Are you curious to know how to grow kale in a hobby greenhouse? Kale plants thrive best in cold weather, so if you want to grow kale all year round, planting them inside a hobby polytunnel is a great option for the UK. Greenhouses allow gardeners in the United Kingdom to create their own microclimate. This means that even though it’s scorching hot outside, your kale will grow well inside a temperature-controlled greenhouse.
Generally, growing kale is relatively easy, and here’s a quick rundown on how to do that: The best way to grow kale is by giving them full sun and part shade during the day. They grow in soil mixed with nitrogen, potassium, and phosphorous. If you planted your kale directly into the ground, keep them 16 inches apart. Water them regularly, feed them with plant food, and harvest a handful of kale per plant throughout the growing season.
For a more in-depth approach, here’s how to grow kale in a greenhouse:
Step #1: Prepare the Soil
As mentioned, kale is easy to grow, and it will thrive in almost all soils, except the super dry ones. But just like other types of plants, soil preparation can significantly improve the quality and taste of your kale harvest. Add organic manure to your soil before planting the seeds.
For sowing directly into the soil
Clean your soil by removing stones, roots, and other debris from the seedbed. Till the soil to oxygenate it. Next, dig a centimetre-deep trench and carefully place your kale seeds inside. Lightly cover the seeds with soil and water until the soil is moist.
If you aren’t growing them in a greenhouse, you may need to cover your seeds with a cloche or netting to keep birds, insects, and other wildlife from digging into your seedbed. This is why it’s better to plant your kale in a hobby greenhouse.
For sowing into seed trays
If you prefer to use seed trays, fill them with soil and compost before sprinkling the seed on top. Cover the seeds with a layer of compost and place the tray inside the greenhouse. Water the soil to keep it moist, but make sure it isn’t drenched and soggy.
Step #2: Transplant Kale
After two to four weeks of indoor growing, you should be able to have kale seedlings. Keep in mind that the colder the weather, the longer it may take longer for kale to grow. However, if there are still no seedlings after six weeks, sow more.
For seed tray-grown kale, you’ll need to transplant them into its proper growing space to maximize growth potential. Kale needs sunlight, but it can also grow well under partial shade.
Step #3: Harvesting Kale
You can harvest kale leaves throughout the growing season, but ultimately, your plants will be ready to harvest when the leaves are as big as your palm. Start picking leaves at the plant base, but make sure to discard yellowed and slightly wilted leaves.
Don’t take many leaves during the first few pickings if you want your kale to produce more leaves. If you can wait until after the first frost, your kale will taste sweeter. But if the weather is mild and won’t change any time soon, it’s best not to wait.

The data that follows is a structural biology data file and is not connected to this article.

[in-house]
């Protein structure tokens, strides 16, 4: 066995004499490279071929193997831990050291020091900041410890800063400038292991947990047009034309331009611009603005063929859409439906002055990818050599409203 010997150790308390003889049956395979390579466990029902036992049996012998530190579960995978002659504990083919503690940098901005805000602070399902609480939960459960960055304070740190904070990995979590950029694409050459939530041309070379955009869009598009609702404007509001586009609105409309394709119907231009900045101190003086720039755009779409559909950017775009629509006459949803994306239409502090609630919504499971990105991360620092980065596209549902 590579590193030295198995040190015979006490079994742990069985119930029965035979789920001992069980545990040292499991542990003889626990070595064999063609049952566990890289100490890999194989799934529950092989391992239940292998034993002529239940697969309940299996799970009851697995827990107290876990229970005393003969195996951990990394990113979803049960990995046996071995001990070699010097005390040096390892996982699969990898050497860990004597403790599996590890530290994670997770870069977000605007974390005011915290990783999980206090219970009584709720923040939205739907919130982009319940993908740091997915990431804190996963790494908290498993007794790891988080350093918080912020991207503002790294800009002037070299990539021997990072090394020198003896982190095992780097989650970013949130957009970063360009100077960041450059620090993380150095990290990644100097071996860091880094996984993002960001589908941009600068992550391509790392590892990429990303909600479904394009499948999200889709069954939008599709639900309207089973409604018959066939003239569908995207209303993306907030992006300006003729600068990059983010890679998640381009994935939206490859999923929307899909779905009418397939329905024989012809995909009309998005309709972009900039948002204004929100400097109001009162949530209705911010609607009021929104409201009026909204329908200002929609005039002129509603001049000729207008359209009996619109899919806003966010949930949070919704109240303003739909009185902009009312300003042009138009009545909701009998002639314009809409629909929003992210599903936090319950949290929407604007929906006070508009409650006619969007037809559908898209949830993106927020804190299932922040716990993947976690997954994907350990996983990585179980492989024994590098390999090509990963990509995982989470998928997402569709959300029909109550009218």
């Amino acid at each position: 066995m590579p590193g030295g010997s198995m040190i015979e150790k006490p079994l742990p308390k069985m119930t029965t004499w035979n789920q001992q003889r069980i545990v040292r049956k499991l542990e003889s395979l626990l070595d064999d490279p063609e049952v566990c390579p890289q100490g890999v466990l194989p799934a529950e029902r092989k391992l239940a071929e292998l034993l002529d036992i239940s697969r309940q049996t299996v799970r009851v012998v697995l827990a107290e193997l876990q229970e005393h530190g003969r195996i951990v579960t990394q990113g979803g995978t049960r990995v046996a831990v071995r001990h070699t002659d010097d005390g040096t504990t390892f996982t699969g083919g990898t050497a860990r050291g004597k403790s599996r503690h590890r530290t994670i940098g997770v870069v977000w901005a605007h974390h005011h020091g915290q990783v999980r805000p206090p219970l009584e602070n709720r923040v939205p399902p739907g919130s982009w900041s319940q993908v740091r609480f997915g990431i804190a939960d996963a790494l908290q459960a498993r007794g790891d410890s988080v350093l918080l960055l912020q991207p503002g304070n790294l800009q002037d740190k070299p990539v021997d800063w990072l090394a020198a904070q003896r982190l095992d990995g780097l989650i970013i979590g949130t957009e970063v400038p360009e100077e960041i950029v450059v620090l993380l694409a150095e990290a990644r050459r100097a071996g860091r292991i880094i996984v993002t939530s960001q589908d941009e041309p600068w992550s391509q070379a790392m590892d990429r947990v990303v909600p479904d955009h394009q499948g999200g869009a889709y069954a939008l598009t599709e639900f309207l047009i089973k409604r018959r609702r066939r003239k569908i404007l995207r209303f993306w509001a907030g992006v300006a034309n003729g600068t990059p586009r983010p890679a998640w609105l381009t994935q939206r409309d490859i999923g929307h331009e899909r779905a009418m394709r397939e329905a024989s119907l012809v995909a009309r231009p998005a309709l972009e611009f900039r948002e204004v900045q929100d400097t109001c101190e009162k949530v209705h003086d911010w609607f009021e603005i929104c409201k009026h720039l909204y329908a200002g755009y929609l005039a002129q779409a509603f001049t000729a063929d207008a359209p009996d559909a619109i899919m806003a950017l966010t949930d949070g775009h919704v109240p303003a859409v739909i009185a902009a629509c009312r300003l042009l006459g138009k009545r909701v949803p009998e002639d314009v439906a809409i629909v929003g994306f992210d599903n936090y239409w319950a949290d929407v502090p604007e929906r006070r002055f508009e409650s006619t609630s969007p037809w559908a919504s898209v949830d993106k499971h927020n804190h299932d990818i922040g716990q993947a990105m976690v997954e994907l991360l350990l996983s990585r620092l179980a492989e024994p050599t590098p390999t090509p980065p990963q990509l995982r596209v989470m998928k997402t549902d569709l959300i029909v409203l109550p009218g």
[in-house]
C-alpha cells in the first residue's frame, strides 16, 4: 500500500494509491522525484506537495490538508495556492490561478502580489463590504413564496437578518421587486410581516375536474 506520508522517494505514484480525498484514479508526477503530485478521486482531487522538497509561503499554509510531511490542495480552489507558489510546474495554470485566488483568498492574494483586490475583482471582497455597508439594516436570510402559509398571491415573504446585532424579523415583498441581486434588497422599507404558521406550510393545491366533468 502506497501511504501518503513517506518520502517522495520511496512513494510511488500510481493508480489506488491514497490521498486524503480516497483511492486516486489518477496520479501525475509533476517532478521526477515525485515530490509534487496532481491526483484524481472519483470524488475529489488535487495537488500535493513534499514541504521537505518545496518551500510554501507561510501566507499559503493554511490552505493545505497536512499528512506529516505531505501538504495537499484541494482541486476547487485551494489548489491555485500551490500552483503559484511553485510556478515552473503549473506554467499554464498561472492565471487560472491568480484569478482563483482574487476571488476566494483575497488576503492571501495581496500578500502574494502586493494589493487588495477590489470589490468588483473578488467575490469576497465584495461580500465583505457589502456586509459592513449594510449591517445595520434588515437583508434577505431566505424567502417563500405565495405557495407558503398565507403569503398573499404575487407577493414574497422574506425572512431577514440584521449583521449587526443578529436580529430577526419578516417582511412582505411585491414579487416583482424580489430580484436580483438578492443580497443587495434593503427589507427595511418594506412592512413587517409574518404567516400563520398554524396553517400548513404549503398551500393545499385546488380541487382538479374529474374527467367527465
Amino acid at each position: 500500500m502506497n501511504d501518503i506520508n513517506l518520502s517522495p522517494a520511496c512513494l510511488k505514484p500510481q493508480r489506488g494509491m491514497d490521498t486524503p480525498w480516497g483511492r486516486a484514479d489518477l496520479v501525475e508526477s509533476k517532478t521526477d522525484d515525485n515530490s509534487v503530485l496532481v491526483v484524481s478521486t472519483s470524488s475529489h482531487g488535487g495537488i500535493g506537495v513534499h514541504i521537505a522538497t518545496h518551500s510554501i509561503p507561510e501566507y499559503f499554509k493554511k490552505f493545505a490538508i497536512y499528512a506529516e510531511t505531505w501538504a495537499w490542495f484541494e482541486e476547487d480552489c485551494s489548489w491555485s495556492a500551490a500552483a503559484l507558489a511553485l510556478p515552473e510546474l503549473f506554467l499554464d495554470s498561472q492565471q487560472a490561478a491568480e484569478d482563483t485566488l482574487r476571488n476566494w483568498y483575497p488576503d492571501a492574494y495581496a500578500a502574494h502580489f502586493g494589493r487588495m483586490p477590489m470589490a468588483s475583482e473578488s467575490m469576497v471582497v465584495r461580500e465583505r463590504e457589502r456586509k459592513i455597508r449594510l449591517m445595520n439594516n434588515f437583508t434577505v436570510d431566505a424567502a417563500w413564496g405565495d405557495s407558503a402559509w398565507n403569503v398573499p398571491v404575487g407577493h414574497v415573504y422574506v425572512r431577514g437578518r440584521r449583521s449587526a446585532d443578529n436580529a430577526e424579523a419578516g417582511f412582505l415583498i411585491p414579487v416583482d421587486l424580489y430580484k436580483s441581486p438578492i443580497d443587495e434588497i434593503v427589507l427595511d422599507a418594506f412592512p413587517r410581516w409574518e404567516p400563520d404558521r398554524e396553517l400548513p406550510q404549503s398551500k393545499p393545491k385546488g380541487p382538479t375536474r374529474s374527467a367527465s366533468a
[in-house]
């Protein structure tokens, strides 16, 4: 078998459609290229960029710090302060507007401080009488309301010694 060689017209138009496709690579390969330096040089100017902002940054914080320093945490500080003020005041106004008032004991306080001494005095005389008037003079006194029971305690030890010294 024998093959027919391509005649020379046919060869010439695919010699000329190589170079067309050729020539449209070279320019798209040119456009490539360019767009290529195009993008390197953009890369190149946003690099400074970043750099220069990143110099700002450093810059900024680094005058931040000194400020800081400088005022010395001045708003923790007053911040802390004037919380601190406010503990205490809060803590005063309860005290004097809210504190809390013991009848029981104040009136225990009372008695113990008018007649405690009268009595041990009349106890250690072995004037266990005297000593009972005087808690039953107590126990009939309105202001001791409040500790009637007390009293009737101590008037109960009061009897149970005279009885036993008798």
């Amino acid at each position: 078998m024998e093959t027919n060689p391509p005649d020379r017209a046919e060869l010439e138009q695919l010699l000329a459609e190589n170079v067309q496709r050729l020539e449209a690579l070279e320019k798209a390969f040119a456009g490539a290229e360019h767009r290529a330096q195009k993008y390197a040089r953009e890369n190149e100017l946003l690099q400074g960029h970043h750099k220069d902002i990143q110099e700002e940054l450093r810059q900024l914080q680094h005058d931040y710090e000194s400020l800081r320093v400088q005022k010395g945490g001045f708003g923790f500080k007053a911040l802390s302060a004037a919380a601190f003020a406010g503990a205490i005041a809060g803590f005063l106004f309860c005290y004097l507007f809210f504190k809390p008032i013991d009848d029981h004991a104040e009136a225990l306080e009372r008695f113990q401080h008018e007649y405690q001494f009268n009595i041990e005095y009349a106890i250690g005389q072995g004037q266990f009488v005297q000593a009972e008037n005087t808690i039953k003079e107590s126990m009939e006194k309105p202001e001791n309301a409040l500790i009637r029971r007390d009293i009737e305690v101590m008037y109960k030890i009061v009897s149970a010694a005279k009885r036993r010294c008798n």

Reasons Why a Hobby Polytunnel is a Great Option
Growing kale in a hobby polytunnel is better than growing them outdoors. Here’s why:
Reason #1: It protects your plants from common kale pests
Even though kale is one of the most pest-resistant plants, it can still attract its own fair share of pests. Cabbage aphids, cabbage worms, flea beetles, and harlequin bugs are some of the harmful insects that you would love to munch on your kale leaves. Keeping them inside a polytunnel lowers the risk of attracting these pesky insects.
Reason #2: It keeps your plants safe from harsh and unpredictable weather
Heavy rain, strong winds, storms, and excessive heat can easily stunt the growth of your plants. Keeping your kale inside a polytunnel makes it easier for you to grow kale even under unpredictable weather conditions. Remember that all it takes is a single storm to wipe out a month’s worth of hard work.
Reason #3: It’s perfect for UK gardeners with limited space
If you’ve always wanted to grow your own produce but can’t find the space, a hobby polytunnel allows you to plant kale and more even with limited space. A standard polytunnel size is around 6 feet tall – more than enough for the average homeowner. If you prefer a smaller size, there are smaller ones available as well. You can place your hobby polytunnel on your balconies, patios, decks, and even on tabletops.
Reason #4: It’s great for those who want to learn about polytunnel gardening
Hobby greenhouses are a cheaper alternative to larger, more permanent greenhouses. With that said, it’s a perfect solution for those who want to learn about polytunnel gardening.
Final Thoughts on How to Grow Kale in a Hobby Greenhouse
Now that you know how to grow kale in a hobby greenhouse, the next step is gathering your materials and starting planting. Whether you live in Arizona or Montana, you’ll be able to grow kale, as well as other different types of products, regardless of the weather. Make sure to keep these tips in mind when you decide to plant your first kale seeds.